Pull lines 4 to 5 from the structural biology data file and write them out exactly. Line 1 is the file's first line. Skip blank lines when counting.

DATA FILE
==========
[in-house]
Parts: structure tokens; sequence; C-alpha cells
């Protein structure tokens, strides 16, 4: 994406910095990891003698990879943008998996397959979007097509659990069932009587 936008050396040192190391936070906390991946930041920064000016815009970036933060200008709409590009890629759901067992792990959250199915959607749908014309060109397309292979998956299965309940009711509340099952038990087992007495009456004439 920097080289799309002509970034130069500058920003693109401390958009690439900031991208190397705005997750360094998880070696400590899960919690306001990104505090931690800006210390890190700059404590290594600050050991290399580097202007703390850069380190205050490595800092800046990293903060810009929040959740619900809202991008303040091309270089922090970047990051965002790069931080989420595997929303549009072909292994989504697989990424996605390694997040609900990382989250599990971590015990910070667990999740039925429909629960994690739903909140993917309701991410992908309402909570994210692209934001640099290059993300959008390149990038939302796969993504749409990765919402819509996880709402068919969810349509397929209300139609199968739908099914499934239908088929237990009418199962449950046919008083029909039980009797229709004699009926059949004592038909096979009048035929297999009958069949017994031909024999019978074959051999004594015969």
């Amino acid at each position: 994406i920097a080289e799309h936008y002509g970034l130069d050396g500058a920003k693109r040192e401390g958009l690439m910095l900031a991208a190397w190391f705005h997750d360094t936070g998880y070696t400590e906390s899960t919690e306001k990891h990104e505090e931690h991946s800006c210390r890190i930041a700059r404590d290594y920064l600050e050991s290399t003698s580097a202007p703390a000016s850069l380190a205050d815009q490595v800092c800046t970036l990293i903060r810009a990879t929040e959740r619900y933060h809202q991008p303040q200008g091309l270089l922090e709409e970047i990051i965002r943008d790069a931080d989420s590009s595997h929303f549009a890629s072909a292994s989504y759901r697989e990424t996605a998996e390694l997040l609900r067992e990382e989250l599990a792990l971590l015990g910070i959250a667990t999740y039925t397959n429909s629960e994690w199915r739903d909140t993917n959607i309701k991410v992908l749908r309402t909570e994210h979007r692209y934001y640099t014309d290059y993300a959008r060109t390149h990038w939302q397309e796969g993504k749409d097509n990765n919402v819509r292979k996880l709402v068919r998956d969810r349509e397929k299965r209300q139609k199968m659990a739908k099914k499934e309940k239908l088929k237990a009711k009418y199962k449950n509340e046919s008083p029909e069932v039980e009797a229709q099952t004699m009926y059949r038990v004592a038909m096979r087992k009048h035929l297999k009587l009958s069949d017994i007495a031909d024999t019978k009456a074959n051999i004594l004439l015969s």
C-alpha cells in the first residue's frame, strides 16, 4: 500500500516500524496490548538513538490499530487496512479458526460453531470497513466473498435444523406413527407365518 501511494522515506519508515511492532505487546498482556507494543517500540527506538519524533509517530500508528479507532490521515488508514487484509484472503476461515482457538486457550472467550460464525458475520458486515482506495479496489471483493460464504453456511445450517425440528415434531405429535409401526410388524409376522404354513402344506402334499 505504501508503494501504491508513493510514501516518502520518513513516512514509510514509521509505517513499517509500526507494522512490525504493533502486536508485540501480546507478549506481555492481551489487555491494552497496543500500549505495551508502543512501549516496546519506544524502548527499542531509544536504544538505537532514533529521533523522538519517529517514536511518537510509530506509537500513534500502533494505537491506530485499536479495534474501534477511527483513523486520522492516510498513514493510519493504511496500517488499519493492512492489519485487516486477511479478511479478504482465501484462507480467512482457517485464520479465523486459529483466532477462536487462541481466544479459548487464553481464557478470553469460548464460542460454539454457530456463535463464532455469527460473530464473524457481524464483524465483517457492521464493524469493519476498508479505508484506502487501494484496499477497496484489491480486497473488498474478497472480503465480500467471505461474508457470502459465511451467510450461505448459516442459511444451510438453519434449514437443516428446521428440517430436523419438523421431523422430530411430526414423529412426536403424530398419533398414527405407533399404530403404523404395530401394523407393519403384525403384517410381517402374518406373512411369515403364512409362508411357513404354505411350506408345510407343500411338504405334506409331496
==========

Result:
């Amino acid at each position: 994406i920097a080289e799309h936008y002509g970034l130069d050396g500058a920003k693109r040192e401390g958009l690439m910095l900031a991208a190397w190391f705005h997750d360094t936070g998880y070696t400590e906390s899960t919690e306001k990891h990104e505090e931690h991946s800006c210390r890190i930041a700059r404590d290594y920064l600050e050991s290399t003698s580097a202007p703390a000016s850069l380190a205050d815009q490595v800092c800046t970036l990293i903060r810009a990879t929040e959740r619900y933060h809202q991008p303040q200008g091309l270089l922090e709409e970047i990051i965002r943008d790069a931080d989420s590009s595997h929303f549009a890629s072909a292994s989504y759901r697989e990424t996605a998996e390694l997040l609900r067992e990382e989250l599990a792990l971590l015990g910070i959250a667990t999740y039925t397959n429909s629960e994690w199915r739903d909140t993917n959607i309701k991410v992908l749908r309402t909570e994210h979007r692209y934001y640099t014309d290059y993300a959008r060109t390149h990038w939302q397309e796969g993504k749409d097509n990765n919402v819509r292979k996880l709402v068919r998956d969810r349509e397929k299965r209300q139609k199968m659990a739908k099914k499934e309940k239908l088929k237990a009711k009418y199962k449950n509340e046919s008083p029909e069932v039980e009797a229709q099952t004699m009926y059949r038990v004592a038909m096979r087992k009048h035929l297999k009587l009958s069949d017994i007495a031909d024999t019978k009456a074959n051999i004594l004439l015969s």
C-alpha cells in the first residue's frame, strides 16, 4: 500500500516500524496490548538513538490499530487496512479458526460453531470497513466473498435444523406413527407365518 501511494522515506519508515511492532505487546498482556507494543517500540527506538519524533509517530500508528479507532490521515488508514487484509484472503476461515482457538486457550472467550460464525458475520458486515482506495479496489471483493460464504453456511445450517425440528415434531405429535409401526410388524409376522404354513402344506402334499 505504501508503494501504491508513493510514501516518502520518513513516512514509510514509521509505517513499517509500526507494522512490525504493533502486536508485540501480546507478549506481555492481551489487555491494552497496543500500549505495551508502543512501549516496546519506544524502548527499542531509544536504544538505537532514533529521533523522538519517529517514536511518537510509530506509537500513534500502533494505537491506530485499536479495534474501534477511527483513523486520522492516510498513514493510519493504511496500517488499519493492512492489519485487516486477511479478511479478504482465501484462507480467512482457517485464520479465523486459529483466532477462536487462541481466544479459548487464553481464557478470553469460548464460542460454539454457530456463535463464532455469527460473530464473524457481524464483524465483517457492521464493524469493519476498508479505508484506502487501494484496499477497496484489491480486497473488498474478497472480503465480500467471505461474508457470502459465511451467510450461505448459516442459511444451510438453519434449514437443516428446521428440517430436523419438523421431523422430530411430526414423529412426536403424530398419533398414527405407533399404530403404523404395530401394523407393519403384525403384517410381517402374518406373512411369515403364512409362508411357513404354505411350506408345510407343500411338504405334506409331496